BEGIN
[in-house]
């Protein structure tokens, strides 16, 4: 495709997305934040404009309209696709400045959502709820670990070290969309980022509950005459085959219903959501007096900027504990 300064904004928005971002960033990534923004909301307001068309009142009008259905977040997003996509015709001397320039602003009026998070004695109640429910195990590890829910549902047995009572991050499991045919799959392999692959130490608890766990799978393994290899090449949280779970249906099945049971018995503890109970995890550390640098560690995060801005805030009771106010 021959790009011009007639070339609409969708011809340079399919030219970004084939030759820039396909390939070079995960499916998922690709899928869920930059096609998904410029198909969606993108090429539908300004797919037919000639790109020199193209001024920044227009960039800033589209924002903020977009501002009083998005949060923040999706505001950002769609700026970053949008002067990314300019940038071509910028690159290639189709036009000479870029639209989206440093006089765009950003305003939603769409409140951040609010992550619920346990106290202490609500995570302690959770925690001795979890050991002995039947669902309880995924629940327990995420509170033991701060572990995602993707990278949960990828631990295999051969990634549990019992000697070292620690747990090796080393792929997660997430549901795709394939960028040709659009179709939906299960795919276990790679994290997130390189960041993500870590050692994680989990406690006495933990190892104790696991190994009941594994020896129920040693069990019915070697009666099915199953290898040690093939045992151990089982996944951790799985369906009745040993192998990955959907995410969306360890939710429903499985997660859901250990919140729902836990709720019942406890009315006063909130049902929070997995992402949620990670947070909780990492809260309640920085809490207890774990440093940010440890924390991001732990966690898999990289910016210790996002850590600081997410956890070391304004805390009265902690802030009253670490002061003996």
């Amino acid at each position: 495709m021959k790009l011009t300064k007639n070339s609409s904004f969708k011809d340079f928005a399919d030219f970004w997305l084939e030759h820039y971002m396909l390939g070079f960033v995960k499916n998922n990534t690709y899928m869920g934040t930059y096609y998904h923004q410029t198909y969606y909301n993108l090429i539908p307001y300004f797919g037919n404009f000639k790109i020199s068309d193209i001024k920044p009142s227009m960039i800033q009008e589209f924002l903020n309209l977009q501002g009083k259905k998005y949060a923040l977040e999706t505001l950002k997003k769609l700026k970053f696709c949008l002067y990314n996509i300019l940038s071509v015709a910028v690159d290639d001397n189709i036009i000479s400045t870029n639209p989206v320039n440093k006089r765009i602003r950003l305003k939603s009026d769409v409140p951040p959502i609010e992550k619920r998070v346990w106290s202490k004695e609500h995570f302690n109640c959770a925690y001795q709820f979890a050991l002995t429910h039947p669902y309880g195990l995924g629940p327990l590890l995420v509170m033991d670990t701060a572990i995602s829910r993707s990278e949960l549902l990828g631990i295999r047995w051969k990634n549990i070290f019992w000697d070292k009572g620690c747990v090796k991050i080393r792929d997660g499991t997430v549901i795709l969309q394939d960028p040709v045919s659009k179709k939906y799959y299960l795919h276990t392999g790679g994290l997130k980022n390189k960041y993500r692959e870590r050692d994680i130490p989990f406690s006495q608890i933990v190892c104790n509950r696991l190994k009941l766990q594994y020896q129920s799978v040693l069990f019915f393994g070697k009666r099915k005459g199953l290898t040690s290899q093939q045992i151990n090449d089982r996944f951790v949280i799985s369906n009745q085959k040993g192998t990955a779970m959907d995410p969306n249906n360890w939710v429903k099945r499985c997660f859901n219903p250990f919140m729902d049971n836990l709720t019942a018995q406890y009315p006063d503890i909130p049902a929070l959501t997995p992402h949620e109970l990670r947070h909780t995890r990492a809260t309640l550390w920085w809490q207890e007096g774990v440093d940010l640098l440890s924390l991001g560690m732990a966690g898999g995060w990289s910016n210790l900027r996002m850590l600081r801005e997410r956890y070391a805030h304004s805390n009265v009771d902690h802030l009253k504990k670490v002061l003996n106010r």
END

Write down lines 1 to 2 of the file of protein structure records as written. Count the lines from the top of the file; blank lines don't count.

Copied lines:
[in-house]
């Protein structure tokens, strides 16, 4: 495709997305934040404009309209696709400045959502709820670990070290969309980022509950005459085959219903959501007096900027504990 300064904004928005971002960033990534923004909301307001068309009142009008259905977040997003996509015709001397320039602003009026998070004695109640429910195990590890829910549902047995009572991050499991045919799959392999692959130490608890766990799978393994290899090449949280779970249906099945049971018995503890109970995890550390640098560690995060801005805030009771106010 021959790009011009007639070339609409969708011809340079399919030219970004084939030759820039396909390939070079995960499916998922690709899928869920930059096609998904410029198909969606993108090429539908300004797919037919000639790109020199193209001024920044227009960039800033589209924002903020977009501002009083998005949060923040999706505001950002769609700026970053949008002067990314300019940038071509910028690159290639189709036009000479870029639209989206440093006089765009950003305003939603769409409140951040609010992550619920346990106290202490609500995570302690959770925690001795979890050991002995039947669902309880995924629940327990995420509170033991701060572990995602993707990278949960990828631990295999051969990634549990019992000697070292620690747990090796080393792929997660997430549901795709394939960028040709659009179709939906299960795919276990790679994290997130390189960041993500870590050692994680989990406690006495933990190892104790696991190994009941594994020896129920040693069990019915070697009666099915199953290898040690093939045992151990089982996944951790799985369906009745040993192998990955959907995410969306360890939710429903499985997660859901250990919140729902836990709720019942406890009315006063909130049902929070997995992402949620990670947070909780990492809260309640920085809490207890774990440093940010440890924390991001732990966690898999990289910016210790996002850590600081997410956890070391304004805390009265902690802030009253670490002061003996």